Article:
I bought this SUPER cute 1960’s backless dress pattern on Etsy a few months ago. I already had the PERFECT fabric to make it with, a blue cotton floral with a it of stretch. It almost has a Hawaiian feel to it, doesn’t it?
This pattern definitely satisfied my sewing fix as it was very fast and easy to sew. I made no changes to the pattern (save the measurements…a size 10? I wish!), and I used two vintage pearly flat fisheye buttons at the back.
I really like this design because of the peek-a-boo back. It’s low, but not TOO low, so it’s perfect for concealing my “love handles”. I think it turned out great!
I don’t know about you but I ADORE wrap skirts. They are so easy to wear and can be created in an endless array of colors and (even normally avoided) prints. As of late, I have been hooked onto this sweet number 4287 by Butterick, circa 1969. It has extra long wraparound ties, two side pockets and a funky asymmetric hem!
This pattern is so quick and simple to whip up with only 4 pattern pieces. I only had to make a couple of minor adjustments to accommodate my non-size 8 body, but no other changes were necessary. I thought the pocket a cute feature as it doesn’t require a separate pattern piece, you just fold it back and stitch it to the skirt body!
I did one skirt up in a funky cotton tribal print, one in a lovely peacock print (wish I had more of this fabric), one in a retro circle print, and one in a poly satin stripe. I’m thinking next I might do a lightweight corduroy for Fall or cotton eyelet for summer.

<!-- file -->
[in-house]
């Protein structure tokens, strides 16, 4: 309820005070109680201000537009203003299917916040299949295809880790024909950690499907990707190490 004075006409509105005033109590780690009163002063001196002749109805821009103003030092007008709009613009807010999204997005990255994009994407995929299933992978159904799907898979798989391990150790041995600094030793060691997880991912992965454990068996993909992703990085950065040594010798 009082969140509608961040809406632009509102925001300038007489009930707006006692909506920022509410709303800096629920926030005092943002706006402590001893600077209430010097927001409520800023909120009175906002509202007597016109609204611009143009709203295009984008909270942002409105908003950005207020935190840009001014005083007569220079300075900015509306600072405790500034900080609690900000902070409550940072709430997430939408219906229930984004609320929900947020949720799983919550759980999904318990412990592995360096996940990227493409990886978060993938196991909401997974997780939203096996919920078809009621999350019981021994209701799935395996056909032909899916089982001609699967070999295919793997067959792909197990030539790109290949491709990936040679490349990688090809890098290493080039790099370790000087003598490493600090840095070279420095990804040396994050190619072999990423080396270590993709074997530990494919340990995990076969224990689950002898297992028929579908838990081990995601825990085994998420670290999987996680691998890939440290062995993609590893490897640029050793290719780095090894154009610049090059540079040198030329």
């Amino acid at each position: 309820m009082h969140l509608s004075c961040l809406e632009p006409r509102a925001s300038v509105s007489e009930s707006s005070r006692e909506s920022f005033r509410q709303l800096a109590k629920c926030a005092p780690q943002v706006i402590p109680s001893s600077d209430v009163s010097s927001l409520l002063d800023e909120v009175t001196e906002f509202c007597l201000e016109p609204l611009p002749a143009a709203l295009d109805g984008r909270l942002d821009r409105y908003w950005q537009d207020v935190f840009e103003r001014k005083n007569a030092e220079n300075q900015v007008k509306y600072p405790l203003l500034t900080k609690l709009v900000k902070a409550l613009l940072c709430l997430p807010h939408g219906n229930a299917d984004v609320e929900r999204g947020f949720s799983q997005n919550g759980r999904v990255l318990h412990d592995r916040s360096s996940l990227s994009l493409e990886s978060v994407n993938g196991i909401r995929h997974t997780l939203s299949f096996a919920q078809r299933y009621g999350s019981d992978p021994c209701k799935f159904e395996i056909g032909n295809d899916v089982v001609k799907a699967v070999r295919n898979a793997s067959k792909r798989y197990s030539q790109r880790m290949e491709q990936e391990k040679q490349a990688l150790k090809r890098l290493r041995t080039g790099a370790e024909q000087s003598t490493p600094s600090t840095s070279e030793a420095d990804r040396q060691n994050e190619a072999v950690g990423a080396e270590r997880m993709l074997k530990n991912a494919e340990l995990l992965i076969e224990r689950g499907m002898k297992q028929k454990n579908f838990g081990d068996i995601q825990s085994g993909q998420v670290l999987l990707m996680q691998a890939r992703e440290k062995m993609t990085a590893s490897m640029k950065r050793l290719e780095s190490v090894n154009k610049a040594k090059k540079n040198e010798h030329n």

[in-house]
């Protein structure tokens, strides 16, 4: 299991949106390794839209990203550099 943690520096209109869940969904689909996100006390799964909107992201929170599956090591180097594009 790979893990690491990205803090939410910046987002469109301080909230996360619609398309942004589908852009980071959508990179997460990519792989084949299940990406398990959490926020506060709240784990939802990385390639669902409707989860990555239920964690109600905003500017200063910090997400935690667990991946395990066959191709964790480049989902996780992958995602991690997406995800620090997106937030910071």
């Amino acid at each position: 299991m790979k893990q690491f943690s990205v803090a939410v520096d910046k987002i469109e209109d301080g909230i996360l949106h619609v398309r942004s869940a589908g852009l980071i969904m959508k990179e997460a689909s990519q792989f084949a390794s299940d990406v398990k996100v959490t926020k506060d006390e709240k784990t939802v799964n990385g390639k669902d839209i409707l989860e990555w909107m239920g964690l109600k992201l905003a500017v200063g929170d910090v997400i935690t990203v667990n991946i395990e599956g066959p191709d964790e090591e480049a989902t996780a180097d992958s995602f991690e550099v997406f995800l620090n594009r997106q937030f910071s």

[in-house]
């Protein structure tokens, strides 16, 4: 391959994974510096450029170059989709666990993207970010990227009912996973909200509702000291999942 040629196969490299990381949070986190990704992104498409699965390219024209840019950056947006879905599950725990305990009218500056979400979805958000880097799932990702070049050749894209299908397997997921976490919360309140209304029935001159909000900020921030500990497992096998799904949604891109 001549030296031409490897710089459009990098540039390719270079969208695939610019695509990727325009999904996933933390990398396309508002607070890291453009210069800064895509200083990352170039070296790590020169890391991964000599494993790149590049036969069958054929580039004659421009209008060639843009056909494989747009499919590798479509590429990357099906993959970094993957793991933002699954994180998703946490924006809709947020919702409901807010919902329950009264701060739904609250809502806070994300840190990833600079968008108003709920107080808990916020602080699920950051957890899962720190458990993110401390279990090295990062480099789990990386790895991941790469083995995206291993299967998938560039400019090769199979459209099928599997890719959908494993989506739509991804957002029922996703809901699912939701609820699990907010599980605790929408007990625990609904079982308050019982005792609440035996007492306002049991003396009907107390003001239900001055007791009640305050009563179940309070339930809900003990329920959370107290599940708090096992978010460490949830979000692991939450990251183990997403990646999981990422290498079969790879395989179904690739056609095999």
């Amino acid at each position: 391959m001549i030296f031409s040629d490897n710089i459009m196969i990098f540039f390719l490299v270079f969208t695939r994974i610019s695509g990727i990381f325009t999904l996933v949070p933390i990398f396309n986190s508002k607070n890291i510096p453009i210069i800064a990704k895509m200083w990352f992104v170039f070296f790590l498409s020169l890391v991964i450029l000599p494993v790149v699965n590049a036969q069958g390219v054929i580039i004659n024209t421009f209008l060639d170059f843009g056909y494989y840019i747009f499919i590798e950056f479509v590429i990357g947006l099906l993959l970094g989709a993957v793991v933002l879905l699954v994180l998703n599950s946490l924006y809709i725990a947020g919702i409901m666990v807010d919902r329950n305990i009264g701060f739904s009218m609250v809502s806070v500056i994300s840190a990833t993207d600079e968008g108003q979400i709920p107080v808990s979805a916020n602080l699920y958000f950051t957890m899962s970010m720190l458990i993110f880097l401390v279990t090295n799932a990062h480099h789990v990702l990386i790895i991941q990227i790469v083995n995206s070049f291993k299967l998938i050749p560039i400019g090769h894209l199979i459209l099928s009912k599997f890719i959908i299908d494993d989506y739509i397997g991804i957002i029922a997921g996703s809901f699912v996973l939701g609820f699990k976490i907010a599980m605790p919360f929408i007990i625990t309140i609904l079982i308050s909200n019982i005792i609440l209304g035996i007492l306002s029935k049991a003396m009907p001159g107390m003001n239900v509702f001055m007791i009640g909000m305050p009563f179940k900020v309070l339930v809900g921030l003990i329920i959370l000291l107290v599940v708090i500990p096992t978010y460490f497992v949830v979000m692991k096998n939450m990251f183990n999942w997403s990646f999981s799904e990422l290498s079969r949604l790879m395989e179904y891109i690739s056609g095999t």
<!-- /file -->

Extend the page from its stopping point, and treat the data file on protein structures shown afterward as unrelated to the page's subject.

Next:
The swimsuit however, being a size 8, is completely out of the question, so…
Like many of my fellow seamstresses, I regularly vow not to purchase any more fabric or patterns until I have used what’s already in my stash. That NEVER happens! As such, I came across this cute simplicity sundress pattern from 1969 and could not resist it. There are two different bodice styles and it can be created in a knee-length or evening length. It wraps around the back and ties at the front. Fortunately there are only four pattern pieces, so this was a breeze to whip up. So breezy, in fact that I made three versions of it!
Fortunately, no changes to the pattern or construction were necessary. However, if I make it again, and I probably will, I’ll cut the crossover bodice a little higher as it plunges just a bit low. I would also steer clear of medium weight fabrics and stick with lightweights as the gathers under the bustline add a bit of bulk.
I happily let the ethnic kente print version go as an acquaintance of mine was in search of a non-traditional dress she could wear for her wedding (awesome!), but the other two have dates with me one hot summer night in the near future (smile).